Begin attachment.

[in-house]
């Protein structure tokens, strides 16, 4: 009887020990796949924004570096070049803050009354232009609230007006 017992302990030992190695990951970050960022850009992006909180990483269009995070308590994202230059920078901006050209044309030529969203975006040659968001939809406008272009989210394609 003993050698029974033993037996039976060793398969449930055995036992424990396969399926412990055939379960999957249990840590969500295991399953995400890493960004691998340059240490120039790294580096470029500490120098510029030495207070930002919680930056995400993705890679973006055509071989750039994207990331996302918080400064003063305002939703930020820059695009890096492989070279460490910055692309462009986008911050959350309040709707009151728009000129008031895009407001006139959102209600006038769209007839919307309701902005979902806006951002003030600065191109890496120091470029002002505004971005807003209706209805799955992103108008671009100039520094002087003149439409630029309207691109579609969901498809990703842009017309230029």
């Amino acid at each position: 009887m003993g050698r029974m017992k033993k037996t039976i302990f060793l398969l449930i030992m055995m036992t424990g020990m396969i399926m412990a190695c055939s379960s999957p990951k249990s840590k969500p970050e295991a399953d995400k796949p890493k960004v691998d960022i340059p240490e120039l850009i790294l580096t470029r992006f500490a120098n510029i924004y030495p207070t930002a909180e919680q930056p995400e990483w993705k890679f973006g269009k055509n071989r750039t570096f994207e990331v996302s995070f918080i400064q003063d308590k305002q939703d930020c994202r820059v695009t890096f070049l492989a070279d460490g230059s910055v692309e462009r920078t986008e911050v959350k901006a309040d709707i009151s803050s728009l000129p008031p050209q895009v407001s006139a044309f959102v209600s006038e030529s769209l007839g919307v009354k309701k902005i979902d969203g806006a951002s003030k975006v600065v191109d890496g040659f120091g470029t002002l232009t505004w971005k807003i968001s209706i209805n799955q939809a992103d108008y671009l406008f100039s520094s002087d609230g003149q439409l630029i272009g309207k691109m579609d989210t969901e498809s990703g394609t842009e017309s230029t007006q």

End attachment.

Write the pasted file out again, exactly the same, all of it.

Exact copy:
[in-house]
């Protein structure tokens, strides 16, 4: 009887020990796949924004570096070049803050009354232009609230007006 017992302990030992190695990951970050960022850009992006909180990483269009995070308590994202230059920078901006050209044309030529969203975006040659968001939809406008272009989210394609 003993050698029974033993037996039976060793398969449930055995036992424990396969399926412990055939379960999957249990840590969500295991399953995400890493960004691998340059240490120039790294580096470029500490120098510029030495207070930002919680930056995400993705890679973006055509071989750039994207990331996302918080400064003063305002939703930020820059695009890096492989070279460490910055692309462009986008911050959350309040709707009151728009000129008031895009407001006139959102209600006038769209007839919307309701902005979902806006951002003030600065191109890496120091470029002002505004971005807003209706209805799955992103108008671009100039520094002087003149439409630029309207691109579609969901498809990703842009017309230029």
């Amino acid at each position: 009887m003993g050698r029974m017992k033993k037996t039976i302990f060793l398969l449930i030992m055995m036992t424990g020990m396969i399926m412990a190695c055939s379960s999957p990951k249990s840590k969500p970050e295991a399953d995400k796949p890493k960004v691998d960022i340059p240490e120039l850009i790294l580096t470029r992006f500490a120098n510029i924004y030495p207070t930002a909180e919680q930056p995400e990483w993705k890679f973006g269009k055509n071989r750039t570096f994207e990331v996302s995070f918080i400064q003063d308590k305002q939703d930020c994202r820059v695009t890096f070049l492989a070279d460490g230059s910055v692309e462009r920078t986008e911050v959350k901006a309040d709707i009151s803050s728009l000129p008031p050209q895009v407001s006139a044309f959102v209600s006038e030529s769209l007839g919307v009354k309701k902005i979902d969203g806006a951002s003030k975006v600065v191109d890496g040659f120091g470029t002002l232009t505004w971005k807003i968001s209706i209805n799955q939809a992103d108008y671009l406008f100039s520094s002087d609230g003149q439409l630029i272009g309207k691109m579609d989210t969901e498809s990703g394609t842009e017309s230029t007006q």